Overall, I'd say buy this film and "accidentally" slip it into a friend's video collection - heck, if I had the money I'd be donating copies to the local library. Maybe even see if your local video store will order in a copy or two? (If they're a chain they probably can't do that because they need to order from the corporate catalogue, I think.) More people need to hear his message.

Sunday, March 20, 2011

Book Review - "The Paleo Solution" by Robb Wolf

If you've been in a bookstore lately, you might have seen a new book, "The Paleo Solution", by Robb Wolf (published by Victory Belt publishing in 2010). I was curious, so I picked up a copy. I don't always know when to shut up, so here's my review.

It's a moderately-sized book, under 300 pages (plus 30 pages of references) in thirteen chapters. Much of the information therein is probably old news to most paleo / primal adherents, although the comparison/contrast between the viewpoints of anthropologists and nutritional scientists was rather amusing to read. He goes through a lot of the underlying biology, explaining how and why our bodies work (or don't work, when we eat the wrong things), but in a fairly easy-to-read format. A minor quibble for me is that he spends a couple of chapters explaining why grains are super-bad, but then hand-waves to dismiss dairy and legumes in a couple of paragraphs (although he does provide references for follow-up). To be honest, this probably bugs me as much because we haven't cut dairy out of our diets as anything else. Cheese makes things good, that's all I'm saying.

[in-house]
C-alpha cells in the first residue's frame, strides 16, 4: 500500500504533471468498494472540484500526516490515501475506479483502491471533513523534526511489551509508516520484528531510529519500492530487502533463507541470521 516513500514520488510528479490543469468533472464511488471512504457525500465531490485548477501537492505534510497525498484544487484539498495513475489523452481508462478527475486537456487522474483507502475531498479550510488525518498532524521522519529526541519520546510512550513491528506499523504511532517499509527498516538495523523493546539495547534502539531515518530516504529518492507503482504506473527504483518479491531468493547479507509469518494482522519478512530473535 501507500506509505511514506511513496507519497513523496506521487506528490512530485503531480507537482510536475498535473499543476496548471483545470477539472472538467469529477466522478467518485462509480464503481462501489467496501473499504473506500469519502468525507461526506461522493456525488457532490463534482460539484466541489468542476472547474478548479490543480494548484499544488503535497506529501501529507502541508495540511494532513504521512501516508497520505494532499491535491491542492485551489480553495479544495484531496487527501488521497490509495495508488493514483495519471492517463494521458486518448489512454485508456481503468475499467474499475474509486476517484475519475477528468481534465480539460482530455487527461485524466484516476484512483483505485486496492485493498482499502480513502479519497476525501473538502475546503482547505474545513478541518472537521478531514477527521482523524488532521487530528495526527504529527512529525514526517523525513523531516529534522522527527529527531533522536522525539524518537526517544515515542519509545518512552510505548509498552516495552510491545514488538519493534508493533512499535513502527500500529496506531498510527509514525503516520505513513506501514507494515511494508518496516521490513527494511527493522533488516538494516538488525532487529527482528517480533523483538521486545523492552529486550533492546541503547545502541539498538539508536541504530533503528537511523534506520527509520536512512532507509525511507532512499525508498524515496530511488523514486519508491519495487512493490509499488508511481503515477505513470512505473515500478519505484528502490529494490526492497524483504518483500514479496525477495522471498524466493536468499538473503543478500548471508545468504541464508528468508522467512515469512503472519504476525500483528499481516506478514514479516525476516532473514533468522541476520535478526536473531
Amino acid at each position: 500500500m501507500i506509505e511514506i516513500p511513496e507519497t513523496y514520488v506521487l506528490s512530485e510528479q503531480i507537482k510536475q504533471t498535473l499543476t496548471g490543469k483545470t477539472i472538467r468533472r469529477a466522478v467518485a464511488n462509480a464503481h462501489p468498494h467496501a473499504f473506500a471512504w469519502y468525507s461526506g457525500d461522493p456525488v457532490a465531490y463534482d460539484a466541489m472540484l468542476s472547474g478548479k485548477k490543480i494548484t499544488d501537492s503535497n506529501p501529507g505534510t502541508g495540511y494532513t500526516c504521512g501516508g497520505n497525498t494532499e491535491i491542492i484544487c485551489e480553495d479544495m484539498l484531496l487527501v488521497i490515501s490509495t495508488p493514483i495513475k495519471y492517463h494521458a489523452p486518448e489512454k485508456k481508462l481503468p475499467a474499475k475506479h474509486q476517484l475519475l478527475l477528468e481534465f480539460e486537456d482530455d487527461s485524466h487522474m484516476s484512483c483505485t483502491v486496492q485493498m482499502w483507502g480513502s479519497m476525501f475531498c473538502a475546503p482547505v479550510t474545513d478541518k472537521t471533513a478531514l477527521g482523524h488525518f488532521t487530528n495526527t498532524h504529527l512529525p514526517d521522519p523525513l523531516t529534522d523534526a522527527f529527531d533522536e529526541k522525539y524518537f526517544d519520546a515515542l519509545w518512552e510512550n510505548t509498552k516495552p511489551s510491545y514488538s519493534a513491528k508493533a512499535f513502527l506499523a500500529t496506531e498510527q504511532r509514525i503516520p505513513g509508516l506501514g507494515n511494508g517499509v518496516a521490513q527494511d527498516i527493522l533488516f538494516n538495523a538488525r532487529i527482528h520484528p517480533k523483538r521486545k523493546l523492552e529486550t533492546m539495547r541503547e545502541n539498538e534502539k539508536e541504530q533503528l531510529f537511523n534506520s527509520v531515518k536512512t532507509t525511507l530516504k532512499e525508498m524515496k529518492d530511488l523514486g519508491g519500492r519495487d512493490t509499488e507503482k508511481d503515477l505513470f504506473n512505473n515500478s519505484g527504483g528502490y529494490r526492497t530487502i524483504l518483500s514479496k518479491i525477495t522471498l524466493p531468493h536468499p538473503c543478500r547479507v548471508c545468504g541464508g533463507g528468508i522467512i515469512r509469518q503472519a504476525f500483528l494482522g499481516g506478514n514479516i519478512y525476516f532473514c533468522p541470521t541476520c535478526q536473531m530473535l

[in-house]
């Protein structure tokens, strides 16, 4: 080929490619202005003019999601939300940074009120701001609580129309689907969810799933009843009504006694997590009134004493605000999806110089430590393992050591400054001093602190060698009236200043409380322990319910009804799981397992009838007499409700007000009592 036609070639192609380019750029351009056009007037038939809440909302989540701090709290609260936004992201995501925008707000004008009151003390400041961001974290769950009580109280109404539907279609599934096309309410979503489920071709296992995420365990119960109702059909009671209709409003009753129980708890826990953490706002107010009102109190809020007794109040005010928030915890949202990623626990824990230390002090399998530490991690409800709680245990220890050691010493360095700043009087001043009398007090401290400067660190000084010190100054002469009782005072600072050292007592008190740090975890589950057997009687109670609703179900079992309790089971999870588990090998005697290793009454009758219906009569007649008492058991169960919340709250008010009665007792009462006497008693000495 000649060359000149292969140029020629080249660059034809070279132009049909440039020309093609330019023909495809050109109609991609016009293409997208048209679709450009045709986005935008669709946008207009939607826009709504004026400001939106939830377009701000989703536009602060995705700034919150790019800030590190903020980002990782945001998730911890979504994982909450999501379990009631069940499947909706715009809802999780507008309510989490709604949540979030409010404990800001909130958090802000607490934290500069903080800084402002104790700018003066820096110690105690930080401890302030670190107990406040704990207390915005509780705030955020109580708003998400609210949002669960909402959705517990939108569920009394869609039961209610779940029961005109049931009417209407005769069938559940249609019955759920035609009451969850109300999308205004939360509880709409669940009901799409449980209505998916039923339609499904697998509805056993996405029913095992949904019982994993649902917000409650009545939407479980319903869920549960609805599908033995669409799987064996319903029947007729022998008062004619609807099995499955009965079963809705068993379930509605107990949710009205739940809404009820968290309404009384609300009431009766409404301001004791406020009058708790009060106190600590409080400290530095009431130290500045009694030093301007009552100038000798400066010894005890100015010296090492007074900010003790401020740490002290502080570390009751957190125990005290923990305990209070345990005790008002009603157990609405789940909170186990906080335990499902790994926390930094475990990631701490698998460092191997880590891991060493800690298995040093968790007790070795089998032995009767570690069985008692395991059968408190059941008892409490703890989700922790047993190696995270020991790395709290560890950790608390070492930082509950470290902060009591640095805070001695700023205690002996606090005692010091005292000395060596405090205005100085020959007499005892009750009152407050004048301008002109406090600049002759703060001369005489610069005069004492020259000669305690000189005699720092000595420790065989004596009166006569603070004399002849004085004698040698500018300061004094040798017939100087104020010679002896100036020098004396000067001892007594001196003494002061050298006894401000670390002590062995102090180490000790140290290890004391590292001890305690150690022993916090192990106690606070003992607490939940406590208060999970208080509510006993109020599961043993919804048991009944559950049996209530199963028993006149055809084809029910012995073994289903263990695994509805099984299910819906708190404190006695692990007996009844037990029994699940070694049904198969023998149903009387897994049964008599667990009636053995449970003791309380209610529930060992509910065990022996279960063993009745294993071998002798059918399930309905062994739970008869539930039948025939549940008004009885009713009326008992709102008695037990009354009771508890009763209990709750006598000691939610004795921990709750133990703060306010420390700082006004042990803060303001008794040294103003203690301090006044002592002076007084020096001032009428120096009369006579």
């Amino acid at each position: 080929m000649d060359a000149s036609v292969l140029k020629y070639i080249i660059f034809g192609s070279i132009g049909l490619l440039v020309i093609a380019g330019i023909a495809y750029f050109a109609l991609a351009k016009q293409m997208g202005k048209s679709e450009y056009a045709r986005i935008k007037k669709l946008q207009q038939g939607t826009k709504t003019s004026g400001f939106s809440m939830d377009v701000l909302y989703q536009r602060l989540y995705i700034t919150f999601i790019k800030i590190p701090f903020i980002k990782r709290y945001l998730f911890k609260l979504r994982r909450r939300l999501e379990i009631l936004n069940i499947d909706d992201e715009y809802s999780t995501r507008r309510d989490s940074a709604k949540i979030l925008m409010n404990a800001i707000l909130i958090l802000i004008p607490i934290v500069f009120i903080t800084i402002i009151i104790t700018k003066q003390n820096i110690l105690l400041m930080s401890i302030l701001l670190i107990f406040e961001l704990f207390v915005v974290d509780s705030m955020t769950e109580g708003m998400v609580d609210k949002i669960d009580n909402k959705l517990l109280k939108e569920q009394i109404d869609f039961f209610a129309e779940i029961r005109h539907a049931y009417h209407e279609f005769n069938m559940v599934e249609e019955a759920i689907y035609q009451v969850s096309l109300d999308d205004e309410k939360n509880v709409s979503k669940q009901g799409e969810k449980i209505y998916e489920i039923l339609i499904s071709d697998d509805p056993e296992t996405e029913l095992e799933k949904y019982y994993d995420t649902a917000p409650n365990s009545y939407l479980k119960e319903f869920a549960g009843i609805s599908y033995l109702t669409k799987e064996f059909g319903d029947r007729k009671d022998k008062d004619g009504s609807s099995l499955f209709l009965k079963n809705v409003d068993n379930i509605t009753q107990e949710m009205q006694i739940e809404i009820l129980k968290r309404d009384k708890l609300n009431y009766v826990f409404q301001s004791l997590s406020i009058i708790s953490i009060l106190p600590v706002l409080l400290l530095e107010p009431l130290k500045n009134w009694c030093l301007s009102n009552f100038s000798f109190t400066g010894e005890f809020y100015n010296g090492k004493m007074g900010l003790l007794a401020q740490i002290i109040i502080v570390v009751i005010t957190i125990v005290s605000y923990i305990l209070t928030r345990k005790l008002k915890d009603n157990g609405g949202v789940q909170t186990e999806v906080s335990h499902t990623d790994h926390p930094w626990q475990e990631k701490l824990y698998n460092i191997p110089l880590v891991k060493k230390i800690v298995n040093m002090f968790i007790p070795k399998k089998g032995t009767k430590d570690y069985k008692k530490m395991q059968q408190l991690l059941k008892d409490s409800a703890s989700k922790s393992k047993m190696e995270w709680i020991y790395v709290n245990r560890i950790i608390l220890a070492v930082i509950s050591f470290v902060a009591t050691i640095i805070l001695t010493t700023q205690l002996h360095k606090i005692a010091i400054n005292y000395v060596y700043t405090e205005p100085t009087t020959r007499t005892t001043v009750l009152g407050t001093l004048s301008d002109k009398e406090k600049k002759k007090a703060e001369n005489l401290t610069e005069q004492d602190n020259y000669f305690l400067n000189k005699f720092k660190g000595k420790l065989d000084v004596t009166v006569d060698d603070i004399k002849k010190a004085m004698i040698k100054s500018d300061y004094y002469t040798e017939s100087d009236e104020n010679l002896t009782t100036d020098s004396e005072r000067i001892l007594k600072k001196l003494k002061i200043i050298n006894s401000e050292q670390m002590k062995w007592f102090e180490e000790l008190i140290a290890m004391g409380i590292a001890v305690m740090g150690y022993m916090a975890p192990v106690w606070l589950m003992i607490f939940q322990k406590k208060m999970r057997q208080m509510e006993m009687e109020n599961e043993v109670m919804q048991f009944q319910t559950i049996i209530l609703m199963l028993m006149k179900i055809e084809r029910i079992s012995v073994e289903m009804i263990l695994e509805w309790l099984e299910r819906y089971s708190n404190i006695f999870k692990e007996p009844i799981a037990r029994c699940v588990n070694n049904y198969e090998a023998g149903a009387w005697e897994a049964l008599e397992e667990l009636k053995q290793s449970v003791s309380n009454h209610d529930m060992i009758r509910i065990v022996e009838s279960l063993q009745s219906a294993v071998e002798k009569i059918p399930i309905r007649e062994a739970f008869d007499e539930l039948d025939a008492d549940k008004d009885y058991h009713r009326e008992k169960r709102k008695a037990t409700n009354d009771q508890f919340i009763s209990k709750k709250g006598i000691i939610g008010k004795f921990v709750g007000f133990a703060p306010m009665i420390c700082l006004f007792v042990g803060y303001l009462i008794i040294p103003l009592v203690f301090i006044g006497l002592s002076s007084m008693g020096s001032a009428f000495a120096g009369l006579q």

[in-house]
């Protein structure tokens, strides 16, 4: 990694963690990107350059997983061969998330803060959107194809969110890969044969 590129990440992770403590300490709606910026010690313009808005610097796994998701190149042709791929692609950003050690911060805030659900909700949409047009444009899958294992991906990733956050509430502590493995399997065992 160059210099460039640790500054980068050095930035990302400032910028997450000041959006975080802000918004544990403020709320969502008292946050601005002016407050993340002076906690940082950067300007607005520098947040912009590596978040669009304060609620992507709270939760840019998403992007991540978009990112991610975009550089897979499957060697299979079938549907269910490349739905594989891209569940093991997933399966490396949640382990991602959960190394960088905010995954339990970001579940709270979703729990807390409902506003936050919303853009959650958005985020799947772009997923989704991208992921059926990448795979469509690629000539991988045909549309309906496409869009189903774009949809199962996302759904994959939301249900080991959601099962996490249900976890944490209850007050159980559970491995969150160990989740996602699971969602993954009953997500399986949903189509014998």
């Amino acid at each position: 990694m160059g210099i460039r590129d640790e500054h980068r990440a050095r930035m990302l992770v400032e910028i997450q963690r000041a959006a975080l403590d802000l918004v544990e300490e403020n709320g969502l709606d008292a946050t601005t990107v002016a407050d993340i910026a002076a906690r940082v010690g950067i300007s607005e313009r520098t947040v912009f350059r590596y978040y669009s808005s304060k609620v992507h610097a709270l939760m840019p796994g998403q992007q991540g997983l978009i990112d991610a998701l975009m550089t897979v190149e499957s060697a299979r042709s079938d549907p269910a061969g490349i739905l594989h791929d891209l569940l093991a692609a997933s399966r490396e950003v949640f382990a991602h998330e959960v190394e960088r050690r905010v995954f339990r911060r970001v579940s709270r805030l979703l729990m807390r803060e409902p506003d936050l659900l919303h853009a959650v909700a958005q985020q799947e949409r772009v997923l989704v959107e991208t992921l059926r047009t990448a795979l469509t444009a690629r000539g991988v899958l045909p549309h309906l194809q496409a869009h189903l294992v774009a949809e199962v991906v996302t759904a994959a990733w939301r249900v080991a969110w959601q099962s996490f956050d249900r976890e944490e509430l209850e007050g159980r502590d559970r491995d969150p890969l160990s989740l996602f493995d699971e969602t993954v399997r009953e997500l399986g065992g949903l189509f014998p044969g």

He also includes both sample work-outs (with pictures) and sample menus. As such, I consider this book to be a relatively complete source for the paleo newbie, although I would encourage them to do follow-up reading after finishing this one. An additional plus is the inclusion of a section on dietary supplements, listed in order from "must-take" to "optional" (my words, not his).

For being an easy-to-read book with specific menus, good examples, and exercise instructions, but with no index at the back for easy browsing, and for the hand-waving I mentioned above, I'd give this book a solid "A-" if I was assigning letter grades to books. Buy this one for someone you want to nudge in the paleo direction.

(In other news, Fathead is now available in Canada via Chapters/Indigo - I'll be ordering a copy this week, and when I've had a chance to watch it I'll post a review up here.)

Friday, February 25, 2011

Pat's Christmas Cake Muffins

This recipe (including the name) is from "Lucy's Specific Carbohydrate Diet Cookbook" (www.lucyskitchenshop.com). It really tastes like Christmas fruitcake, if you're into that sort of thing (which I am). However, the honey and dried fruit that comprise much of this recipe means that it really should be a "once a year" treat.